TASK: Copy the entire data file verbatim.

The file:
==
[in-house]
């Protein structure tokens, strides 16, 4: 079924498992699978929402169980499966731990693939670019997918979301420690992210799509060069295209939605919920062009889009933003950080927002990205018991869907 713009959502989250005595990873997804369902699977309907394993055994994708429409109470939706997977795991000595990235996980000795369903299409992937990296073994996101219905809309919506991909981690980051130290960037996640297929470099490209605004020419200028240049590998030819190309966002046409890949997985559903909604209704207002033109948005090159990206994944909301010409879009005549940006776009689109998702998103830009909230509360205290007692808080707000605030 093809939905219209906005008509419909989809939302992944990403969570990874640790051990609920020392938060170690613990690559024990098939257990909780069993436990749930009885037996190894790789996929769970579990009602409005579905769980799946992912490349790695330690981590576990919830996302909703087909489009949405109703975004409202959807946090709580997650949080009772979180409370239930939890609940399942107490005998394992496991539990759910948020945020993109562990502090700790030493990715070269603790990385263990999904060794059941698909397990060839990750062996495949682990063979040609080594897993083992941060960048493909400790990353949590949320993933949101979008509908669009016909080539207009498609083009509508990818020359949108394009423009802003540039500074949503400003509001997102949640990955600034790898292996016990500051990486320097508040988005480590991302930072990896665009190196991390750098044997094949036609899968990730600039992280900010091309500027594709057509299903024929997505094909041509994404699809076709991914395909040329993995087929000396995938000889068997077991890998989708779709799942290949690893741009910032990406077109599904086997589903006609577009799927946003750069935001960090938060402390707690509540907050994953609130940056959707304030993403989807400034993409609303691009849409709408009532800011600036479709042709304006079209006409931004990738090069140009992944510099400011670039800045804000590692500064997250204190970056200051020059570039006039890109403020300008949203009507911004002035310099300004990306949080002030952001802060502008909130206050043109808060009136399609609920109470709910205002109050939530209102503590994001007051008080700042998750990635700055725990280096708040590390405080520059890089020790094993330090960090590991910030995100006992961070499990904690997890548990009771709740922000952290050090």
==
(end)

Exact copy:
[in-house]
């Protein structure tokens, strides 16, 4: 079924498992699978929402169980499966731990693939670019997918979301420690992210799509060069295209939605919920062009889009933003950080927002990205018991869907 713009959502989250005595990873997804369902699977309907394993055994994708429409109470939706997977795991000595990235996980000795369903299409992937990296073994996101219905809309919506991909981690980051130290960037996640297929470099490209605004020419200028240049590998030819190309966002046409890949997985559903909604209704207002033109948005090159990206994944909301010409879009005549940006776009689109998702998103830009909230509360205290007692808080707000605030 093809939905219209906005008509419909989809939302992944990403969570990874640790051990609920020392938060170690613990690559024990098939257990909780069993436990749930009885037996190894790789996929769970579990009602409005579905769980799946992912490349790695330690981590576990919830996302909703087909489009949405109703975004409202959807946090709580997650949080009772979180409370239930939890609940399942107490005998394992496991539990759910948020945020993109562990502090700790030493990715070269603790990385263990999904060794059941698909397990060839990750062996495949682990063979040609080594897993083992941060960048493909400790990353949590949320993933949101979008509908669009016909080539207009498609083009509508990818020359949108394009423009802003540039500074949503400003509001997102949640990955600034790898292996016990500051990486320097508040988005480590991302930072990896665009190196991390750098044997094949036609899968990730600039992280900010091309500027594709057509299903024929997505094909041509994404699809076709991914395909040329993995087929000396995938000889068997077991890998989708779709799942290949690893741009910032990406077109599904086997589903006609577009799927946003750069935001960090938060402390707690509540907050994953609130940056959707304030993403989807400034993409609303691009849409709408009532800011600036479709042709304006079209006409931004990738090069140009992944510099400011670039800045804000590692500064997250204190970056200051020059570039006039890109403020300008949203009507911004002035310099300004990306949080002030952001802060502008909130206050043109808060009136399609609920109470709910205002109050939530209102503590994001007051008080700042998750990635700055725990280096708040590390405080520059890089020790094993330090960090590991910030995100006992961070499990904690997890548990009771709740922000952290050090």